Opioid-Related Overdoses Decreasing in Cass County
Since 2016, there's been an 80 percent decrease in opioid-related deaths in Cass County
FARGO, N.D. — “The alarm bells really started ringing in 2016 when we had a high number of opioid overdoses,” said Substance Abuse Prevention Coordinator Robyn Sall.
In that year alone, Cass County had 31 opioid–related overdose deaths.
Since then, that number has decreased by more than 80 percent.
“We are seeing reductions on a county–wide level, on a state–wide level, even though those numbers nationally still seem to be trending upwards. We’re luckily not one of those, at least over the past year, that have seen an upwards trend,” said Sall.
The Fargo Cass Public Health Department says a community–wide collaboration is to thank for the reductions in overdoses.
Starting with the healthcare system …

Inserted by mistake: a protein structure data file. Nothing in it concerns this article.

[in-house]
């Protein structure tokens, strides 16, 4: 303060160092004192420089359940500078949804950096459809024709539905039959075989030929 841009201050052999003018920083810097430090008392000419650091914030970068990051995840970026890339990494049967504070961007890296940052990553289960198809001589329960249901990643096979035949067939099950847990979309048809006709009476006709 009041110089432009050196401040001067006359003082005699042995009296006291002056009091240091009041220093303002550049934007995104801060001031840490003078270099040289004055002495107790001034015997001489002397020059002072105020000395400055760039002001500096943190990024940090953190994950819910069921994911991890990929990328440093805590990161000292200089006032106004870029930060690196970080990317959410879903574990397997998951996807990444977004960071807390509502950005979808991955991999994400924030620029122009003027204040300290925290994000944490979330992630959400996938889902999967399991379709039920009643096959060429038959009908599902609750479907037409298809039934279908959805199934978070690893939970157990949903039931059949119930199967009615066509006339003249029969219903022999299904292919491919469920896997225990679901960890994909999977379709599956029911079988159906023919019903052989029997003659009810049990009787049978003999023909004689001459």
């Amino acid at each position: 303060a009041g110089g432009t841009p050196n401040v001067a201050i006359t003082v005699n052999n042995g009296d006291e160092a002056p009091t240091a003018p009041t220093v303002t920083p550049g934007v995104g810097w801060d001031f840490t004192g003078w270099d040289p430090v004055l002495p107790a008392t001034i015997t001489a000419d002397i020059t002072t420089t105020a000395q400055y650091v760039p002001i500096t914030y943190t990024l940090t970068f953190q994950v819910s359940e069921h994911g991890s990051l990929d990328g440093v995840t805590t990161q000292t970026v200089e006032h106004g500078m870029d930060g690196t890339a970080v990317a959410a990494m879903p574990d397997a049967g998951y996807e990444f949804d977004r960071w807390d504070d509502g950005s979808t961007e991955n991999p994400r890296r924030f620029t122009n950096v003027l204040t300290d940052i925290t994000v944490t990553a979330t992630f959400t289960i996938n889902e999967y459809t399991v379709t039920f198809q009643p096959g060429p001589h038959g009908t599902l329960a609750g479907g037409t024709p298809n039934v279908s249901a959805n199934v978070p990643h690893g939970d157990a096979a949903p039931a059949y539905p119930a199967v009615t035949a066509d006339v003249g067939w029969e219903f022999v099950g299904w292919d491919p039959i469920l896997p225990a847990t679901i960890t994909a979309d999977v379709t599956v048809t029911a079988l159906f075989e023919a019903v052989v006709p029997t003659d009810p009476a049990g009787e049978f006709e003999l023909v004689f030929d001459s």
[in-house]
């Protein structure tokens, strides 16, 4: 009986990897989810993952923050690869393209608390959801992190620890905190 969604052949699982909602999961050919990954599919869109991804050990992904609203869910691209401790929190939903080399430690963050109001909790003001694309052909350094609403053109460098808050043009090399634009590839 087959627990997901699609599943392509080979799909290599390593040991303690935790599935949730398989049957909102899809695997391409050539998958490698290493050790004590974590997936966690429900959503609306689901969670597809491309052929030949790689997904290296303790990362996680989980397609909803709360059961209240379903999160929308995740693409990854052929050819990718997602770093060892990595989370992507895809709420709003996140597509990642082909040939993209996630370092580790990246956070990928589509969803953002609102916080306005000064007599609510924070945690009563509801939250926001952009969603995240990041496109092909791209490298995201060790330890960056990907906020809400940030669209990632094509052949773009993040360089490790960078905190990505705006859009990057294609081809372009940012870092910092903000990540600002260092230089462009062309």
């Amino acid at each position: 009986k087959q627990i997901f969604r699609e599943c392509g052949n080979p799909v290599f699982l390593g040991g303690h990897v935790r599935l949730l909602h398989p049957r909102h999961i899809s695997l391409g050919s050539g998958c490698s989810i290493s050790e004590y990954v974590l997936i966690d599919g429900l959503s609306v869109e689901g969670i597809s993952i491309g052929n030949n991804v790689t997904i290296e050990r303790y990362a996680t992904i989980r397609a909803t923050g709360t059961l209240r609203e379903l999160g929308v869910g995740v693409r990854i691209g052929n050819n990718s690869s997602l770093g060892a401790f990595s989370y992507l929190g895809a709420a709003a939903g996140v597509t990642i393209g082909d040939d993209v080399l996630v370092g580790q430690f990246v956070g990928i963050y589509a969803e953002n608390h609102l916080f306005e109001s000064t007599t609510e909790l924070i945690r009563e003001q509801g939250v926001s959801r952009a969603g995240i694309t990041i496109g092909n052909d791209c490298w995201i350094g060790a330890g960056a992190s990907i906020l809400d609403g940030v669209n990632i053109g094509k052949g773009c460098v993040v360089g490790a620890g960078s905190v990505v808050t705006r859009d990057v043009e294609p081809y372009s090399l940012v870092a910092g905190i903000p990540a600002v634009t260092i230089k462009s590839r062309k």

“Both Essentia and Sanford have seen significant reductions in their level of prescribing.”
… and law enforcement,
“We really made it a focus. Worked with our local prosecutors and the U.S. Attorney’s Office here at the federal level to identify and prosecute people that were really responsible for those types of things,” said Fargo Police Sgt. Matt Christensen.
… to the public health department.
“In our community, we’ve had widespread distribution of Naloxone or Narcan to reduce opioid overdose. So we have trained thousands of people on how to respond to an opioid overdose,” said Sall.
But officials say a reduction in opioid addiction may be paving the way for a different drug epidemic.
“Last year, in 2018, we actually had more meth overdoses than opioid overdoses. People are actually switching, you know, from opioids to meth because they have the perception that it’s safer,” said Sall.
She says not only is meth not safer than opioids, it’s in a sense more dangerous once you become addicted.
“There’s no overdose antidote for meth. We don’t have a Naloxone for meth. So, if someone is overdosing from meth, we can’t go and save them.”
According to the CDC, more than 10,000 Americans died from an overdose involving drugs like meth and cocaine in 2017. That’s a 37 percent increase from the previous year.